Survey, Salary Trends, Human Resources, 2022, Southeast Asia

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Companies that address these could gain a competitive edge in the talent war. On the attrition front, in Singapore, HR is the third-highest noted industry likely to see the largest attrition rate, at 71%.

A recent study has observed an increased demand for local talent in 2021, with more and more expatriates returning to their home countries. In fact, global mobility "significantly reduced", thus contributing to higher attrition rates among employees, the study, titled Robert Walters Salary Survey 2022, added.

Come 2022, there will be an increasing scarcity of professionals with skillsets to support companies looking to grow in fields such as technology, automation, and analytics, it noted.

The survey included a sample size from six Southeast Asian countries – Singapore, Malaysia, Thailand, Indonesia, Vietnam, and the Philippines. It aims to be an authoritative analysis and benchmark of salary trends.

Regionally, while digital and technology experienced the "greatest boost in hiring" in 2021, the hiring market is expected to "cool down slightly after a hectic boom" in 2022. And for roles that will be hired for, those that will be in top demand across the region include those with financial services, with skillsets in the areas of digital transformation, customer engagement, virtual banking and front office roles.

Those with specific skillsets in 5G rollouts, data analytics and blockchain, as well as those who are able to support edtech, health tech, and automation in manufacturing will also be highly sought after.

More importantly, the study revealed what talents look for in a prospective company, and in staying with a company — given the shifting employee perspectives and priorities in the new world of work. In particular, in 2022, organisations that offer hybrid working models, extensive healthcare plans, and align on social and political issues while proactively pipelining talent will have a competitive edge in attracting and retaining talent. 

Beyond hybrid work arrangement options, professionals are willing to decline job offers from companies whose values do not align with theirs. As SEA companies ramp up operations, tactics such as counteroffers are becoming increasingly common to ease rising attrition rates as well. The survey noted that:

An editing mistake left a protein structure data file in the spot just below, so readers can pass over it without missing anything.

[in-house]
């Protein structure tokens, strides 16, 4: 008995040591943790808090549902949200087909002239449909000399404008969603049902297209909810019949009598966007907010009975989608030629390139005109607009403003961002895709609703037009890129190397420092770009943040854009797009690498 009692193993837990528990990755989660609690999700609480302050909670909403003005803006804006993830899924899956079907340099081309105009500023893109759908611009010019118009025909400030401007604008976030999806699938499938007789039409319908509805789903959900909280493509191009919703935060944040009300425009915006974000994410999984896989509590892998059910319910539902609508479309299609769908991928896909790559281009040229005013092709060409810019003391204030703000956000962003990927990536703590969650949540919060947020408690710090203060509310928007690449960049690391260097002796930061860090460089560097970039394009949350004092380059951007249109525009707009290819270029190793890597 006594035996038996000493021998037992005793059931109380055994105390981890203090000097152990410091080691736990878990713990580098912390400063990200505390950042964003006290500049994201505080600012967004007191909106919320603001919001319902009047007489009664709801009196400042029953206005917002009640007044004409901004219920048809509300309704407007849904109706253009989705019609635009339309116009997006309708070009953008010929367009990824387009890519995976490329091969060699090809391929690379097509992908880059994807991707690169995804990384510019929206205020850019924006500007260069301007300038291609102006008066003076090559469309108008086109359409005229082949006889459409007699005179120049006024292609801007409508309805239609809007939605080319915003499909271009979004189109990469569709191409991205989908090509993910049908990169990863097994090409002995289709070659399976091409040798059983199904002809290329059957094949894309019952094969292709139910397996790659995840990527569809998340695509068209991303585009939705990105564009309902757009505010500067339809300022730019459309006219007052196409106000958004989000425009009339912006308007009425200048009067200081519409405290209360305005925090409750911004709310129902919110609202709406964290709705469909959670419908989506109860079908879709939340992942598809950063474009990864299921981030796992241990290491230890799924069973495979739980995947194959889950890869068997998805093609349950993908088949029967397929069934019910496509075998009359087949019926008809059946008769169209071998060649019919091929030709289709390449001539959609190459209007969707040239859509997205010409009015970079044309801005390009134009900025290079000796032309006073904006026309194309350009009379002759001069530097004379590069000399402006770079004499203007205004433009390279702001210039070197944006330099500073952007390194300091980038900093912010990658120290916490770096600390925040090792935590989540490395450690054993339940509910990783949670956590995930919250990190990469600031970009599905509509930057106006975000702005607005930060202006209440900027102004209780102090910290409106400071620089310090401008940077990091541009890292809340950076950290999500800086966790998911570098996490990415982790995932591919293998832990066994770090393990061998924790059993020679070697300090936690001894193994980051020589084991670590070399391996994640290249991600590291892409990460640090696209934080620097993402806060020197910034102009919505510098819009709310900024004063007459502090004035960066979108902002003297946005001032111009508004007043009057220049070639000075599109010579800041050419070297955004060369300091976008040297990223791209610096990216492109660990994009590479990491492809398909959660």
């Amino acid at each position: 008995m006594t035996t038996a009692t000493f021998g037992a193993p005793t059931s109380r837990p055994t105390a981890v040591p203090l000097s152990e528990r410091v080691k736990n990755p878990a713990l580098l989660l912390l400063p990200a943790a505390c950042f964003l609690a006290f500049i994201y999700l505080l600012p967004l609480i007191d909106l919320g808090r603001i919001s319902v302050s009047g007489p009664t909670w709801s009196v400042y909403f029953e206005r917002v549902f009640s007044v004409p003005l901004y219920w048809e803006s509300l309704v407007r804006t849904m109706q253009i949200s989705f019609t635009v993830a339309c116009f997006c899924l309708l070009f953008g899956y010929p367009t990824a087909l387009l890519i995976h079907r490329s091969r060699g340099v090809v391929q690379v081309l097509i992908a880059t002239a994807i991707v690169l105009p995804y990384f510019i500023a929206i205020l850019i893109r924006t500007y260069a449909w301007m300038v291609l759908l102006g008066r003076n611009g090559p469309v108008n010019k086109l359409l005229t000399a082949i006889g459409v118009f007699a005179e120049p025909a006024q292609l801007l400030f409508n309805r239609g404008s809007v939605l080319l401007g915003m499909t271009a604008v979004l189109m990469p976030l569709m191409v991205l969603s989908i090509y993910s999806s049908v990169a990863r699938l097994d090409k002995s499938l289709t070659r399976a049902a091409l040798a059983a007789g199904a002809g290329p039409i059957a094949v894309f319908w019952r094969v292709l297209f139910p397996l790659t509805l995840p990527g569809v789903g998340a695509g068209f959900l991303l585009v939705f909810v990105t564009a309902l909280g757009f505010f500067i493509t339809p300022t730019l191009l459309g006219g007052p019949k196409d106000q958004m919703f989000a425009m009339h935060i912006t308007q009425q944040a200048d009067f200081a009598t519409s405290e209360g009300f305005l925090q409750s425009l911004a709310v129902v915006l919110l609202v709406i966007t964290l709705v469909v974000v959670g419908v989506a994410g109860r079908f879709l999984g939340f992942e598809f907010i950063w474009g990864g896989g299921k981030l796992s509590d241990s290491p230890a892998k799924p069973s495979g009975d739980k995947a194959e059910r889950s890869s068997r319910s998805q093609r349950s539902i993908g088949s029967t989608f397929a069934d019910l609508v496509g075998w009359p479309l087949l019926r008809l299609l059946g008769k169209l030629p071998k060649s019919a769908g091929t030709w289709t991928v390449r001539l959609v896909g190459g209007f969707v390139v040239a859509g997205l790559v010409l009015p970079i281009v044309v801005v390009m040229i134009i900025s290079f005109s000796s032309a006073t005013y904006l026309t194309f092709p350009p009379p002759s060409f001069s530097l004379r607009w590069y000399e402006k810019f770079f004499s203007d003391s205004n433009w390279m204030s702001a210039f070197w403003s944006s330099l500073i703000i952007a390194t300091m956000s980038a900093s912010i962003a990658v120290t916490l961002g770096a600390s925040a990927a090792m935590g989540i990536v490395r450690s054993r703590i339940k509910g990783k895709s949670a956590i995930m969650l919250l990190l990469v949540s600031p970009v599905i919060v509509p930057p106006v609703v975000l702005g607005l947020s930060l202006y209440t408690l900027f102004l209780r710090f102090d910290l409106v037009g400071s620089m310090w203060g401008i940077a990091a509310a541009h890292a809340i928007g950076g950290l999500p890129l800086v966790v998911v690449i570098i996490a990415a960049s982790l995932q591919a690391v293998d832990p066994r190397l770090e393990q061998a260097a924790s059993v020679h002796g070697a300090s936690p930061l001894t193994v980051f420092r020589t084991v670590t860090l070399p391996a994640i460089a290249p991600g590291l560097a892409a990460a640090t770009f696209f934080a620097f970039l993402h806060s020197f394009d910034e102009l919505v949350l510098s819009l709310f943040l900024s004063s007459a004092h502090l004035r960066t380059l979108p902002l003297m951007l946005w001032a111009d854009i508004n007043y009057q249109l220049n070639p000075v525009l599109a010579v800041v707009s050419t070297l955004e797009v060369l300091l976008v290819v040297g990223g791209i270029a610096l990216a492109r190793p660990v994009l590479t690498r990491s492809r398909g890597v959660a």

• 71% of SEA respondents prefer to work in the office for at least two to three days in a week;
  • 40% would decline a job that requires 100% attendance in the office;
  • 63% believed that it is important for companies’ positions on social and political issues to align with their own.

Diving deeper, the survey found that a hybrid work arrangement was preferred due to several reasons:

  1. Need for better work-life balance (48%)
  2. Enjoy face-to-face interaction with colleagues (43%)
  3. A choice to come into an office (36%). 

The survey also revealed the top three values and affiliations that will make employees decline a job offer if the company’s values are in conflict with theirs:

  1. Racial, cultural, or religious matters (60%)
  2. Workers’ rights (57%)
  3. Diversity, inclusion & equality (55%)

Last, the study shared that salaries in areas such as technology are expected to increase significantly due to the talent shortage, while across other areas, salary premiums of 10- 15% are expected for professionals moving between jobs.

Zooming into Singapore data, 2021 brought about rapid change as businesses ramped up their activities and resumed their hiring plans in preparation for growth. Consequently, there was an increase in job flows across all divisions, for both permanent and contract roles.

Top three industries that are likely to see the highest attrition:

  1. Sales & marketing (83%),
  2. Financial services (76%)
  3. Human resources (71%).

The top three industries where professionals are most confident of available job opportunities in 2022:

  1. Commerce finance (83%)
  2. Tech & transformation (79%)
  3. Supply chain & procurement (77%)

As companies begin to reopen and grow, the HR sector would also see ramped-up headcounts as companies focus more attention on mental health, wellbeing, and employee engagement, the study added.

Therefore, HR business partners, technical recruiters and talent acquisition professionals, and HR project and change management professionals will be in high demand. Those moving into new permanent roles can expect a 5-10% salary increment, while contract roles may be compensated through ways such as completion bonuses.

Overall, hiring managers looking to recruit and retain talent in 2022 are encouraged to deepen their engagement with their existing talent as well. They can do this by addressing key concerns and implementing creative solutions and benefits to address flexibility, wellbeing, and communicating the company’s corporate stand in areas such as cultural matters and diversity, the study highlighted.


Image / 123RF

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